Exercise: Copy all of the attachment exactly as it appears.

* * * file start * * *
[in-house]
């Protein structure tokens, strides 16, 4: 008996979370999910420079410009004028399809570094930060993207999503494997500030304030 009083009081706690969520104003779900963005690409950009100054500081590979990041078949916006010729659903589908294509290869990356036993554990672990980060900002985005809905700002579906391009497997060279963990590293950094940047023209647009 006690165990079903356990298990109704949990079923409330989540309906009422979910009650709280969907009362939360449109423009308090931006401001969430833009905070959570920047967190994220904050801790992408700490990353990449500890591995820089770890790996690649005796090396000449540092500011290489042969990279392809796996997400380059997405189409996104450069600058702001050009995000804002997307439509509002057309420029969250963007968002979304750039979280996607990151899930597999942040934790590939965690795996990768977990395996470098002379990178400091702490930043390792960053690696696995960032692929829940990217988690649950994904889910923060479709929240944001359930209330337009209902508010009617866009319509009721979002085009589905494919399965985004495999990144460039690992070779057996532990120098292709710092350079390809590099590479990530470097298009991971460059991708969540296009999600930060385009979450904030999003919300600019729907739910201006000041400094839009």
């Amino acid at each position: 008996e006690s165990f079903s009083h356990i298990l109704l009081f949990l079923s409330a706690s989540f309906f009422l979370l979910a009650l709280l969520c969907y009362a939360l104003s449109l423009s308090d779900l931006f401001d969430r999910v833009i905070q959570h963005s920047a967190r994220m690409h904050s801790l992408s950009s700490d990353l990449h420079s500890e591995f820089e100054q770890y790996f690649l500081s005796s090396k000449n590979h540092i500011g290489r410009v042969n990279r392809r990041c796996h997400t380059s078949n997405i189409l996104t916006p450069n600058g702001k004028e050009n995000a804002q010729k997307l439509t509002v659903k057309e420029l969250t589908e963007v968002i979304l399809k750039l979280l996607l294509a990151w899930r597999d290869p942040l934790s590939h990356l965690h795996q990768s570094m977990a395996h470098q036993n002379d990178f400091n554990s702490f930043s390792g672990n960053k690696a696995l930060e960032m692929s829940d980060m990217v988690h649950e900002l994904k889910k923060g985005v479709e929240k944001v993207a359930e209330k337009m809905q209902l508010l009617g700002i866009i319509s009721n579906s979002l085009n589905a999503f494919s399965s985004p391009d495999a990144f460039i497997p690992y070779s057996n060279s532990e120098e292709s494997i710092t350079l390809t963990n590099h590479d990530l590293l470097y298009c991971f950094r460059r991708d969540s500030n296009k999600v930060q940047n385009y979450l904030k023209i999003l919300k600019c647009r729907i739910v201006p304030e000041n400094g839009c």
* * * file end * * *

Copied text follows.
[in-house]
């Protein structure tokens, strides 16, 4: 008996979370999910420079410009004028399809570094930060993207999503494997500030304030 009083009081706690969520104003779900963005690409950009100054500081590979990041078949916006010729659903589908294509290869990356036993554990672990980060900002985005809905700002579906391009497997060279963990590293950094940047023209647009 006690165990079903356990298990109704949990079923409330989540309906009422979910009650709280969907009362939360449109423009308090931006401001969430833009905070959570920047967190994220904050801790992408700490990353990449500890591995820089770890790996690649005796090396000449540092500011290489042969990279392809796996997400380059997405189409996104450069600058702001050009995000804002997307439509509002057309420029969250963007968002979304750039979280996607990151899930597999942040934790590939965690795996990768977990395996470098002379990178400091702490930043390792960053690696696995960032692929829940990217988690649950994904889910923060479709929240944001359930209330337009209902508010009617866009319509009721979002085009589905494919399965985004495999990144460039690992070779057996532990120098292709710092350079390809590099590479990530470097298009991971460059991708969540296009999600930060385009979450904030999003919300600019729907739910201006000041400094839009």
């Amino acid at each position: 008996e006690s165990f079903s009083h356990i298990l109704l009081f949990l079923s409330a706690s989540f309906f009422l979370l979910a009650l709280l969520c969907y009362a939360l104003s449109l423009s308090d779900l931006f401001d969430r999910v833009i905070q959570h963005s920047a967190r994220m690409h904050s801790l992408s950009s700490d990353l990449h420079s500890e591995f820089e100054q770890y790996f690649l500081s005796s090396k000449n590979h540092i500011g290489r410009v042969n990279r392809r990041c796996h997400t380059s078949n997405i189409l996104t916006p450069n600058g702001k004028e050009n995000a804002q010729k997307l439509t509002v659903k057309e420029l969250t589908e963007v968002i979304l399809k750039l979280l996607l294509a990151w899930r597999d290869p942040l934790s590939h990356l965690h795996q990768s570094m977990a395996h470098q036993n002379d990178f400091n554990s702490f930043s390792g672990n960053k690696a696995l930060e960032m692929s829940d980060m990217v988690h649950e900002l994904k889910k923060g985005v479709e929240k944001v993207a359930e209330k337009m809905q209902l508010l009617g700002i866009i319509s009721n579906s979002l085009n589905a999503f494919s399965s985004p391009d495999a990144f460039i497997p690992y070779s057996n060279s532990e120098e292709s494997i710092t350079l390809t963990n590099h590479d990530l590293l470097y298009c991971f950094r460059r991708d969540s500030n296009k999600v930060q940047n385009y979450l904030k023209i999003l919300k600019c647009r729907i739910v201006p304030e000041n400094g839009c």